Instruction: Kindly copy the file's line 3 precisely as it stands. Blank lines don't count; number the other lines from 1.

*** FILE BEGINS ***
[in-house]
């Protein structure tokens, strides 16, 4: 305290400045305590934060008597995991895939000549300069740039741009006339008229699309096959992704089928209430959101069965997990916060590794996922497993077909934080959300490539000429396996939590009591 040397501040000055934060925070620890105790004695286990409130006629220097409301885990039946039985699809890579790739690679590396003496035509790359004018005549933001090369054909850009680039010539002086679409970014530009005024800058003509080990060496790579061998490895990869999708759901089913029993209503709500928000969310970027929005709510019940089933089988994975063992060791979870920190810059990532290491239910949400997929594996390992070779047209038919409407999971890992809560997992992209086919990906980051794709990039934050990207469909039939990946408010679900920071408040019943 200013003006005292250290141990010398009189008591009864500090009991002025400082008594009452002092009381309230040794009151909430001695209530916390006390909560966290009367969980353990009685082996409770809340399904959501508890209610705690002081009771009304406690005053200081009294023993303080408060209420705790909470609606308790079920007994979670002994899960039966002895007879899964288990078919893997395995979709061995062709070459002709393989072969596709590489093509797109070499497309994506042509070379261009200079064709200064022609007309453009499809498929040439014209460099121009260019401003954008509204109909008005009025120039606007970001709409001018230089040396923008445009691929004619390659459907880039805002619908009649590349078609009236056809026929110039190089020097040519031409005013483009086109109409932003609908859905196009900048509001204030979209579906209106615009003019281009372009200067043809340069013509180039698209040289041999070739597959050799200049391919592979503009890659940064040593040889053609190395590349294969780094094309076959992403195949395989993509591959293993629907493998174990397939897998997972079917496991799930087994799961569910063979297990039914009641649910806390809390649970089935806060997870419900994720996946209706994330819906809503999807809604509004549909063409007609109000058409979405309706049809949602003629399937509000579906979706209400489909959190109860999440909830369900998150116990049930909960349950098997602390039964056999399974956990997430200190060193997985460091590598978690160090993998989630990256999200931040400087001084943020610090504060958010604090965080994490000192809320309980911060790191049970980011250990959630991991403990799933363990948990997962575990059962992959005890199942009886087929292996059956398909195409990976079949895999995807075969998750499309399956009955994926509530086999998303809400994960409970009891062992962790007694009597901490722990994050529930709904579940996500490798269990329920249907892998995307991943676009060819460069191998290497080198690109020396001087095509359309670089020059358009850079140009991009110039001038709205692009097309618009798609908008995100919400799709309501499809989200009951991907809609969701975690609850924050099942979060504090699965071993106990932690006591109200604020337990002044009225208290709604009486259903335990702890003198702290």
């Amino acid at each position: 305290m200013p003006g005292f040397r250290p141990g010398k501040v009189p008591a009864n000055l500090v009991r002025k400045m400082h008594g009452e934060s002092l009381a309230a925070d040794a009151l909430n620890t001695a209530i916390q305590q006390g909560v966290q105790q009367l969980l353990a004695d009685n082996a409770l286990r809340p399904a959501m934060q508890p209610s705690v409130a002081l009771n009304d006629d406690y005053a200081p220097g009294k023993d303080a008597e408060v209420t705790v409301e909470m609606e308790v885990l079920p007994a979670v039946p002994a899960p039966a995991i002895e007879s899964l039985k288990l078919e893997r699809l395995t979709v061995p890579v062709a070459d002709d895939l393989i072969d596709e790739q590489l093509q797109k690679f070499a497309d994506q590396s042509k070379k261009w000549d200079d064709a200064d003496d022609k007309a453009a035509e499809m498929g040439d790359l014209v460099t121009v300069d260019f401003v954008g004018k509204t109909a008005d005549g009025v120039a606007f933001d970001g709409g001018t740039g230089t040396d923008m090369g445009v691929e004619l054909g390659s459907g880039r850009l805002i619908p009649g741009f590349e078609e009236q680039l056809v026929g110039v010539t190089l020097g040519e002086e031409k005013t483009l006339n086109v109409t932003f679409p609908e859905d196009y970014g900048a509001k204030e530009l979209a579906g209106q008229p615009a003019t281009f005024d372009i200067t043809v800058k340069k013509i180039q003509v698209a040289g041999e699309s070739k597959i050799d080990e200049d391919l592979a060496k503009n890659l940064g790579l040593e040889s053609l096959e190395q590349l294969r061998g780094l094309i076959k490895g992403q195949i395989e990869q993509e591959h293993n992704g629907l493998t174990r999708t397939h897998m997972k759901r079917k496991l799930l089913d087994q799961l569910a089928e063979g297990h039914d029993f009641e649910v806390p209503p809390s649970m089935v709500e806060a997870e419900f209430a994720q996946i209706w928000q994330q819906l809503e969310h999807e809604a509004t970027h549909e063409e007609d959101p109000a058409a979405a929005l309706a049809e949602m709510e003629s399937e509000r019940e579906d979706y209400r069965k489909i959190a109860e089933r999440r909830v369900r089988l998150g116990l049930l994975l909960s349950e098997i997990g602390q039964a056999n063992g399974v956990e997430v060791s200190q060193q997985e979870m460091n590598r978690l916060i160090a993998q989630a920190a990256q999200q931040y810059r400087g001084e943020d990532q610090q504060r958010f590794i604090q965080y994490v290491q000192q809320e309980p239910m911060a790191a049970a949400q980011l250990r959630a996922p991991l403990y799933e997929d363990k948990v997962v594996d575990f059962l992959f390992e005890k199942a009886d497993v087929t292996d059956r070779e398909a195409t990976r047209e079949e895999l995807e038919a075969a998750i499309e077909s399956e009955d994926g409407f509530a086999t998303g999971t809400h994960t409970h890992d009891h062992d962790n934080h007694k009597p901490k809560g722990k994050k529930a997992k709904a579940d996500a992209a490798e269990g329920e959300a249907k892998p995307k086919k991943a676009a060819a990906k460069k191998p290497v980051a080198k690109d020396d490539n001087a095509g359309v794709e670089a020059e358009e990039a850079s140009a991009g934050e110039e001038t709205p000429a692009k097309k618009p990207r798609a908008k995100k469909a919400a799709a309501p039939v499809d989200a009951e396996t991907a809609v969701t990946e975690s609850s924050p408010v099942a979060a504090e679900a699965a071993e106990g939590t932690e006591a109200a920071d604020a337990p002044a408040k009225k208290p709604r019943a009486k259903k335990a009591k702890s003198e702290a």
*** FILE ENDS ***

């Amino acid at each position: 305290m200013p003006g005292f040397r250290p141990g010398k501040v009189p008591a009864n000055l500090v009991r002025k400045m400082h008594g009452e934060s002092l009381a309230a925070d040794a009151l909430n620890t001695a209530i916390q305590q006390g909560v966290q105790q009367l969980l353990a004695d009685n082996a409770l286990r809340p399904a959501m934060q508890p209610s705690v409130a002081l009771n009304d006629d406690y005053a200081p220097g009294k023993d303080a008597e408060v209420t705790v409301e909470m609606e308790v885990l079920p007994a979670v039946p002994a899960p039966a995991i002895e007879s899964l039985k288990l078919e893997r699809l395995t979709v061995p890579v062709a070459d002709d895939l393989i072969d596709e790739q590489l093509q797109k690679f070499a497309d994506q590396s042509k070379k261009w000549d200079d064709a200064d003496d022609k007309a453009a035509e499809m498929g040439d790359l014209v460099t121009v300069d260019f401003v954008g004018k509204t109909a008005d005549g009025v120039a606007f933001d970001g709409g001018t740039g230089t040396d923008m090369g445009v691929e004619l054909g390659s459907g880039r850009l805002i619908p009649g741009f590349e078609e009236q680039l056809v026929g110039v010539t190089l020097g040519e002086e031409k005013t483009l006339n086109v109409t932003f679409p609908e859905d196009y970014g900048a509001k204030e530009l979209a579906g209106q008229p615009a003019t281009f005024d372009i200067t043809v800058k340069k013509i180039q003509v698209a040289g041999e699309s070739k597959i050799d080990e200049d391919l592979a060496k503009n890659l940064g790579l040593e040889s053609l096959e190395q590349l294969r061998g780094l094309i076959k490895g992403q195949i395989e990869q993509e591959h293993n992704g629907l493998t174990r999708t397939h897998m997972k759901r079917k496991l799930l089913d087994q799961l569910a089928e063979g297990h039914d029993f009641e649910v806390p209503p809390s649970m089935v709500e806060a997870e419900f209430a994720q996946i209706w928000q994330q819906l809503e969310h999807e809604a509004t970027h549909e063409e007609d959101p109000a058409a979405a929005l309706a049809e949602m709510e003629s399937e509000r019940e579906d979706y209400r069965k489909i959190a109860e089933r999440r909830v369900r089988l998150g116990l049930l994975l909960s349950e098997i997990g602390q039964a056999n063992g399974v956990e997430v060791s200190q060193q997985e979870m460091n590598r978690l916060i160090a993998q989630a920190a990256q999200q931040y810059r400087g001084e943020d990532q610090q504060r958010f590794i604090q965080y994490v290491q000192q809320e309980p239910m911060a790191a049970a949400q980011l250990r959630a996922p991991l403990y799933e997929d363990k948990v997962v594996d575990f059962l992959f390992e005890k199942a009886d497993v087929t292996d059956r070779e398909a195409t990976r047209e079949e895999l995807e038919a075969a998750i499309e077909s399956e009955d994926g409407f509530a086999t998303g999971t809400h994960t409970h890992d009891h062992d962790n934080h007694k009597p901490k809560g722990k994050k529930a997992k709904a579940d996500a992209a490798e269990g329920e959300a249907k892998p995307k086919k991943a676009a060819a990906k460069k191998p290497v980051a080198k690109d020396d490539n001087a095509g359309v794709e670089a020059e358009e990039a850079s140009a991009g934050e110039e001038t709205p000429a692009k097309k618009p990207r798609a908008k995100k469909a919400a799709a309501p039939v499809d989200a009951e396996t991907a809609v969701t990946e975690s609850s924050p408010v099942a979060a504090e679900a699965a071993e106990g939590t932690e006591a109200a920071d604020a337990p002044a408040k009225k208290p709604r019943a009486k259903k335990a009591k702890s003198e702290a």